LONDON (8/13/14)--In July 2013, the Archbishop of Canterbury, the Most Rev. Justin Welby, declared war on payday lenders in the United Kingdom by creating a credit union for clergy and members of the Church of England and Church of Scotland. He told the payday lender Wonga that he wanted to put it out of business by using the Church of England to promote credit unions.
It appears that citizens of the U.K. do indeed value credit union services. New data published by the Bank of England shows continued uninterrupted growth for the credit union movement in England, Scotland and Wales, according to the Association of British Credit Unions.
The audited figures covering the financial year to September 2013 confirm that Britain's credit unions now serve more than 1 million people and have assets worth more than 1 billion pounds ($1.68 billion).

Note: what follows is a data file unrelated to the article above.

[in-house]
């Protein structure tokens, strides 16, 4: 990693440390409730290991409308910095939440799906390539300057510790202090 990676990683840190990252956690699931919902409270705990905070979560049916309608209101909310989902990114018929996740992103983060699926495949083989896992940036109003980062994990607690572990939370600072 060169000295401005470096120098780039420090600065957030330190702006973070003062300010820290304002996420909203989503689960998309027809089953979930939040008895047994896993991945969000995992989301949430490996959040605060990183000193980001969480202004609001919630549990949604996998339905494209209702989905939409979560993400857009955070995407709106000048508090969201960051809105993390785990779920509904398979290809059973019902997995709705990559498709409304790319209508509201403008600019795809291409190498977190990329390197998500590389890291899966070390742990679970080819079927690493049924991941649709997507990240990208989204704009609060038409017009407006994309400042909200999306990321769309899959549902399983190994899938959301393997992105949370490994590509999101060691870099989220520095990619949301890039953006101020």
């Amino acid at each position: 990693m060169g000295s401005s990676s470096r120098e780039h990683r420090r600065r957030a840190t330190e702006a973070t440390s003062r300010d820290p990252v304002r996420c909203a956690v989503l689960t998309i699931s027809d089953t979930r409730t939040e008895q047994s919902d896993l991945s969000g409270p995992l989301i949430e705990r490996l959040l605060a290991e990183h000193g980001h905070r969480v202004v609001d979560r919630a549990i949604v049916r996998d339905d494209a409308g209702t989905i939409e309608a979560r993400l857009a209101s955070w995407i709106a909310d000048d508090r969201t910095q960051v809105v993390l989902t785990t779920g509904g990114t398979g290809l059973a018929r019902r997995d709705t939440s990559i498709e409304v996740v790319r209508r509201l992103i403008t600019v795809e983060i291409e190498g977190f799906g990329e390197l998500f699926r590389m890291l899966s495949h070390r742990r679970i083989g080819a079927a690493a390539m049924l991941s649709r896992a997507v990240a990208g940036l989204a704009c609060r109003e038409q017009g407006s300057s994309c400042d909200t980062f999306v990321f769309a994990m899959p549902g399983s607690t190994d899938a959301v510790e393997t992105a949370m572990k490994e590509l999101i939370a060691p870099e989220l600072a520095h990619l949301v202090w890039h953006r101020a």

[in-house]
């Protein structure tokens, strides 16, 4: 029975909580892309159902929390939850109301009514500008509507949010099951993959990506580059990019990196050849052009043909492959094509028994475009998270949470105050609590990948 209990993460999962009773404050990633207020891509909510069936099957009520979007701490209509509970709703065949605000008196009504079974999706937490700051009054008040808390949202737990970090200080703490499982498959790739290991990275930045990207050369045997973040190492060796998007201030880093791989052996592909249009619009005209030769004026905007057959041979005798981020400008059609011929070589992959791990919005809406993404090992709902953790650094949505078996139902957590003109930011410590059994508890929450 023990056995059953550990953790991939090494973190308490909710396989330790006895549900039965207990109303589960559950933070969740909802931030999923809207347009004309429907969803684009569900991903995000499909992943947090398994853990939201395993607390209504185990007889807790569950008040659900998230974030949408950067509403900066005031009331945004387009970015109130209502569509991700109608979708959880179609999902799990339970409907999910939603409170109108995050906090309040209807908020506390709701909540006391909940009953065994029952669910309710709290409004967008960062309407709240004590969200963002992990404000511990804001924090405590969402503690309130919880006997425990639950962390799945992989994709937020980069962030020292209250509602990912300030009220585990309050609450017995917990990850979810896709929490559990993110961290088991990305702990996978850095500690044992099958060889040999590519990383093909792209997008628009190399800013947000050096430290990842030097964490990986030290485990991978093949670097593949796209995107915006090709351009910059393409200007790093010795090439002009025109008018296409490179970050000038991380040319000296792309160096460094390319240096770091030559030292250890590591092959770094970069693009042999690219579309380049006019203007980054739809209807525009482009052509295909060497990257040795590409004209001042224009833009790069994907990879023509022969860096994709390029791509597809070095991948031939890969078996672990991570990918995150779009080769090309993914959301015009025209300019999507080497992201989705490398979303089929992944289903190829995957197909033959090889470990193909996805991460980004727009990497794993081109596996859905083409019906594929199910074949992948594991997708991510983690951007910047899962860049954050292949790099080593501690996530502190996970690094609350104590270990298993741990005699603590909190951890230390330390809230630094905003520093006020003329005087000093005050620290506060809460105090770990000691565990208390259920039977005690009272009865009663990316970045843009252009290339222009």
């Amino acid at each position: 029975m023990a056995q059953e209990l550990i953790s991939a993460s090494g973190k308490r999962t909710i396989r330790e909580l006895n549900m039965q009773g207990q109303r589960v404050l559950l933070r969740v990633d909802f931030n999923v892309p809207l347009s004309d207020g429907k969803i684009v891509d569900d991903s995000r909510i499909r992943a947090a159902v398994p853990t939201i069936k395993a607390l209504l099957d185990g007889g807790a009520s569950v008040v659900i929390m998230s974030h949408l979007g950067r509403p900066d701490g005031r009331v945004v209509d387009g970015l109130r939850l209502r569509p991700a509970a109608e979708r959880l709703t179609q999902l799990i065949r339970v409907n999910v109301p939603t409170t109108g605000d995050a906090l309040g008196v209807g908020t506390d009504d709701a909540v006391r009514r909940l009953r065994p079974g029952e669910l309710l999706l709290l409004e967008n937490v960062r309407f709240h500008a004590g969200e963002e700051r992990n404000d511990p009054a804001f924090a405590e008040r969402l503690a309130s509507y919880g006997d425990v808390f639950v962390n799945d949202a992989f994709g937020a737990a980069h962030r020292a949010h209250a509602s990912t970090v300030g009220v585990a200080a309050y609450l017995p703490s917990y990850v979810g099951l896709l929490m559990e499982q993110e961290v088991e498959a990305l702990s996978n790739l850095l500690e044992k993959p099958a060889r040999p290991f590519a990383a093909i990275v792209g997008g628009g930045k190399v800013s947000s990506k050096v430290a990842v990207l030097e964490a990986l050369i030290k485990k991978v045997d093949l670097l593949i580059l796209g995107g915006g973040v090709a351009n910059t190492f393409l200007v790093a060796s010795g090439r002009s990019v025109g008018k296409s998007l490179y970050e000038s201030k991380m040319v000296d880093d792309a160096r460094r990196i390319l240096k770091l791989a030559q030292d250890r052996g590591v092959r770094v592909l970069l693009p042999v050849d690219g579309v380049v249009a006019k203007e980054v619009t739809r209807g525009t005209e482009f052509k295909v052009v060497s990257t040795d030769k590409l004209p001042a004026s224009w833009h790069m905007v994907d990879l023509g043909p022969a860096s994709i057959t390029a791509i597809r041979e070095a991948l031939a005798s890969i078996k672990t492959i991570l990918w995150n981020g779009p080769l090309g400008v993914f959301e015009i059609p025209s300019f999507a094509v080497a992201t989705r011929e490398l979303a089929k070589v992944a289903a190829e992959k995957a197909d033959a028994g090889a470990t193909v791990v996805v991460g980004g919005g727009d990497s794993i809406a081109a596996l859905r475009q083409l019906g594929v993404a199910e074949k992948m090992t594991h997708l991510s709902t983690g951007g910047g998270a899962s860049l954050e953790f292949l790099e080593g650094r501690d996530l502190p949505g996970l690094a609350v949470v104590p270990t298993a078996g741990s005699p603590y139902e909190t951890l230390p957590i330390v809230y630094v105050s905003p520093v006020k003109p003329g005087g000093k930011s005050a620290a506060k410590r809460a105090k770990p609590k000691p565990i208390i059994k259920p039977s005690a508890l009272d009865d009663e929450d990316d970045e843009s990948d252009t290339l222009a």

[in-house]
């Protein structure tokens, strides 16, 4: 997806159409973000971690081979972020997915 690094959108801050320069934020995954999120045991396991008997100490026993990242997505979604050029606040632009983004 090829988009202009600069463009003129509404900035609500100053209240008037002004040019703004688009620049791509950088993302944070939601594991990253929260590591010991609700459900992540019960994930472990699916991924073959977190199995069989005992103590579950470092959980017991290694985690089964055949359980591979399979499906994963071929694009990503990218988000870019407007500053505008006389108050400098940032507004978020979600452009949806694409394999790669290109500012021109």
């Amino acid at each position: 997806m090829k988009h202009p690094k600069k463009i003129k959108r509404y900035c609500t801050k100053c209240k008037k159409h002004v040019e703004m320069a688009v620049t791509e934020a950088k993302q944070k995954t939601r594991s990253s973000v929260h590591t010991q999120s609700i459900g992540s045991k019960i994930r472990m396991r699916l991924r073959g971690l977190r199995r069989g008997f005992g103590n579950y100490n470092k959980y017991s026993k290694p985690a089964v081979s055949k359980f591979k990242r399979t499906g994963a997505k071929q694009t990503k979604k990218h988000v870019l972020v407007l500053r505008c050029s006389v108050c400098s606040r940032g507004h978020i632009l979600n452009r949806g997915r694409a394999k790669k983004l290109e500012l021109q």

Since 2004, credit union membership has increased by 90%, lending has more than doubled and savings have increased by 138%.
As of last September, credit unions in England served 657,737 members, with 506 million pounds ($849 million) in savings and 369 million pounds ($619 million) out on loan.
Scotland's credit unions served 343,437 members--6.4% of the total Scottish population--with 376 million pounds ($631 million) in savings and 255 million pounds ($427 million) in loans.
The data also shows Welsh credit unions served 69,151 members, with 27 million pounds ($45 million) in savings and 15 million pounds $25 million on loan.